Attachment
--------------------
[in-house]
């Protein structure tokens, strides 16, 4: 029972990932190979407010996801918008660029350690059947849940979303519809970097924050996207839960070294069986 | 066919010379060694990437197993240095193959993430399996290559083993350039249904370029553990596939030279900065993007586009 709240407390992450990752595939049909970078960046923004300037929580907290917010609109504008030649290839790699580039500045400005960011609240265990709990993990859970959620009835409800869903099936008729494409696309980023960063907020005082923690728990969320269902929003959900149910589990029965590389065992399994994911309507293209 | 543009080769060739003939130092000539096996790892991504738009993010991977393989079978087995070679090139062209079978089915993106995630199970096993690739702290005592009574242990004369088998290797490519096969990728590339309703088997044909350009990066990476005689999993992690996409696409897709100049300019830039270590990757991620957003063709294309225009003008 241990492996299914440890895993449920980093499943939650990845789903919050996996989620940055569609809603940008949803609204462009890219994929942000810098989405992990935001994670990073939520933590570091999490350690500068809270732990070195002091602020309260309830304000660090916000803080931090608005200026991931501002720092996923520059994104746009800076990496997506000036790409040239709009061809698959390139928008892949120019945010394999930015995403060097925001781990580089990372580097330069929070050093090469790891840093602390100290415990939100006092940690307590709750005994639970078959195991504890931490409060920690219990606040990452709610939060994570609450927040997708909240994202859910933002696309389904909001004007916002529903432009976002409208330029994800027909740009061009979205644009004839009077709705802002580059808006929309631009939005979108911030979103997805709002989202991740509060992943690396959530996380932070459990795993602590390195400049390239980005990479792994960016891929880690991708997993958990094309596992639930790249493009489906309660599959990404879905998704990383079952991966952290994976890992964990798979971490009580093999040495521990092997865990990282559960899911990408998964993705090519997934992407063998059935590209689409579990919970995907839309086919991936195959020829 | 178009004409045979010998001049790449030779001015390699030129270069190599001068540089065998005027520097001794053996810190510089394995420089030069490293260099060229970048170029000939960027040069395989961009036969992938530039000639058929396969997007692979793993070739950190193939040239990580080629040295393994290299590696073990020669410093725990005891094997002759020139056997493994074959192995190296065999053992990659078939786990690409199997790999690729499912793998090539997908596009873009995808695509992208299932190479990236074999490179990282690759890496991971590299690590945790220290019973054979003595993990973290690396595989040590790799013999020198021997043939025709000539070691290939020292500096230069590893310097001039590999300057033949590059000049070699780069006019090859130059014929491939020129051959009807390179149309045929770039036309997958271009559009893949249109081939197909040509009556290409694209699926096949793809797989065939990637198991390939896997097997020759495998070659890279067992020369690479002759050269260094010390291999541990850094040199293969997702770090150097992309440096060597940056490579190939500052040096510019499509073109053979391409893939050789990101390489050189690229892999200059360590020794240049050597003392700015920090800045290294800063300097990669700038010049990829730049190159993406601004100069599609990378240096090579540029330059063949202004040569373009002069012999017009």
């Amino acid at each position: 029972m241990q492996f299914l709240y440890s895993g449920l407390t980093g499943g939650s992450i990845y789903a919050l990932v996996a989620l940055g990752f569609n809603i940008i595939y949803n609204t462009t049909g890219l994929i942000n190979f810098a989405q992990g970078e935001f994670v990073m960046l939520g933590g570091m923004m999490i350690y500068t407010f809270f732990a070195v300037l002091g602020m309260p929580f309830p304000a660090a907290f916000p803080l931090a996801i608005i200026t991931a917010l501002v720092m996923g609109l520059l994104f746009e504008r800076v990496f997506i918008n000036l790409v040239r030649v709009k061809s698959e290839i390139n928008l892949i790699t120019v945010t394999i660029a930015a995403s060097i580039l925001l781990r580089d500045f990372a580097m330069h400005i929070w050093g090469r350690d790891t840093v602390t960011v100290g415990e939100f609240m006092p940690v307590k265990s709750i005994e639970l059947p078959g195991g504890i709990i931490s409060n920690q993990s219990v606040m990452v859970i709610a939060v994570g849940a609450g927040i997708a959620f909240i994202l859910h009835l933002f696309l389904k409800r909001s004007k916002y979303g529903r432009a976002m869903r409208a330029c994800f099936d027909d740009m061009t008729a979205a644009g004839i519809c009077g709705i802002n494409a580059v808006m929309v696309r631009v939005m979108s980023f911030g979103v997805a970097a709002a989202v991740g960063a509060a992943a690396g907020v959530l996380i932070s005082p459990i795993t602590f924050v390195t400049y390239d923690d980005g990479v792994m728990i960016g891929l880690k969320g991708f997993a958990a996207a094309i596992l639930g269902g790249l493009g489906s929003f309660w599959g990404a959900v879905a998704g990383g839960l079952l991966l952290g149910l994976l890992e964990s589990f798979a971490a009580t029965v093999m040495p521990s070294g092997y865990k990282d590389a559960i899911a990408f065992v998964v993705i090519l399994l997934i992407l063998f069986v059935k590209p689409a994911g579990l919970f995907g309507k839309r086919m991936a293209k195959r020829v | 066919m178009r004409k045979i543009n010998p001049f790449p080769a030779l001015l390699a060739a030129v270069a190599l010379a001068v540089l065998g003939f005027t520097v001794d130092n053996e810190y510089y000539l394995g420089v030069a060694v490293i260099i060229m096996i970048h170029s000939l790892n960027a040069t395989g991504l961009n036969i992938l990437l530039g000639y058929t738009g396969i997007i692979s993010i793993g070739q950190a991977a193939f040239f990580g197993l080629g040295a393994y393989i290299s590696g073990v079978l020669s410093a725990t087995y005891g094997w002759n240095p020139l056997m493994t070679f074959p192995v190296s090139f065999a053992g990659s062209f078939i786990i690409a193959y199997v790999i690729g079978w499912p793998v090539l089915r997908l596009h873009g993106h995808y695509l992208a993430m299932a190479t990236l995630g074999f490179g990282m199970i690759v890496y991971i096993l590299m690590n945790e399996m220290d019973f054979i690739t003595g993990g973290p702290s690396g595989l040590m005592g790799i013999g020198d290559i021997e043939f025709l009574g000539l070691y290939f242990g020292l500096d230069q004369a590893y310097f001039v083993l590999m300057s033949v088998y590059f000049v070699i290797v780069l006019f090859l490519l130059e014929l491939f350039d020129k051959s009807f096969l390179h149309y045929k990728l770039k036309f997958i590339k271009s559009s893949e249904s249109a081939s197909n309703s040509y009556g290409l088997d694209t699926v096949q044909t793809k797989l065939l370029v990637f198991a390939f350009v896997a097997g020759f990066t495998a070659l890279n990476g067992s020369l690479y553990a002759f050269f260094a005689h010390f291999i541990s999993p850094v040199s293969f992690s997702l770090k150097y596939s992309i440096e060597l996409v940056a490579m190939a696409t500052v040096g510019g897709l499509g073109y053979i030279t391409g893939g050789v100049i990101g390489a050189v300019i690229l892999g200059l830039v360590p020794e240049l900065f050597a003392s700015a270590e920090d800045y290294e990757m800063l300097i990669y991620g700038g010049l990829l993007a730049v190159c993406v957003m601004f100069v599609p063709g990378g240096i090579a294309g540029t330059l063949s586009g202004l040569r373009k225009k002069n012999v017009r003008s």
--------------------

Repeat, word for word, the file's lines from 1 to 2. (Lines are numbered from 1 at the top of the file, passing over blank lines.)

[in-house]
């Protein structure tokens, strides 16, 4: 029972990932190979407010996801918008660029350690059947849940979303519809970097924050996207839960070294069986 | 066919010379060694990437197993240095193959993430399996290559083993350039249904370029553990596939030279900065993007586009 709240407390992450990752595939049909970078960046923004300037929580907290917010609109504008030649290839790699580039500045400005960011609240265990709990993990859970959620009835409800869903099936008729494409696309980023960063907020005082923690728990969320269902929003959900149910589990029965590389065992399994994911309507293209 | 543009080769060739003939130092000539096996790892991504738009993010991977393989079978087995070679090139062209079978089915993106995630199970096993690739702290005592009574242990004369088998290797490519096969990728590339309703088997044909350009990066990476005689999993992690996409696409897709100049300019830039270590990757991620957003063709294309225009003008 241990492996299914440890895993449920980093499943939650990845789903919050996996989620940055569609809603940008949803609204462009890219994929942000810098989405992990935001994670990073939520933590570091999490350690500068809270732990070195002091602020309260309830304000660090916000803080931090608005200026991931501002720092996923520059994104746009800076990496997506000036790409040239709009061809698959390139928008892949120019945010394999930015995403060097925001781990580089990372580097330069929070050093090469790891840093602390100290415990939100006092940690307590709750005994639970078959195991504890931490409060920690219990606040990452709610939060994570609450927040997708909240994202859910933002696309389904909001004007916002529903432009976002409208330029994800027909740009061009979205644009004839009077709705802002580059808006929309631009939005979108911030979103997805709002989202991740509060992943690396959530996380932070459990795993602590390195400049390239980005990479792994960016891929880690991708997993958990094309596992639930790249493009489906309660599959990404879905998704990383079952991966952290994976890992964990798979971490009580093999040495521990092997865990990282559960899911990408998964993705090519997934992407063998059935590209689409579990919970995907839309086919991936195959020829 | 178009004409045979010998001049790449030779001015390699030129270069190599001068540089065998005027520097001794053996810190510089394995420089030069490293260099060229970048170029000939960027040069395989961009036969992938530039000639058929396969997007692979793993070739950190193939040239990580080629040295393994290299590696073990020669410093725990005891094997002759020139056997493994074959192995190296065999053992990659078939786990690409199997790999690729499912793998090539997908596009873009995808695509992208299932190479990236074999490179990282690759890496991971590299690590945790220290019973054979003595993990973290690396595989040590790799013999020198021997043939025709000539070691290939020292500096230069590893310097001039590999300057033949590059000049070699780069006019090859130059014929491939020129051959009807390179149309045929770039036309997958271009559009893949249109081939197909040509009556290409694209699926096949793809797989065939990637198991390939896997097997020759495998070659890279067992020369690479002759050269260094010390291999541990850094040199293969997702770090150097992309440096060597940056490579190939500052040096510019499509073109053979391409893939050789990101390489050189690229892999200059360590020794240049050597003392700015920090800045290294800063300097990669700038010049990829730049190159993406601004100069599609990378240096090579540029330059063949202004040569373009002069012999017009």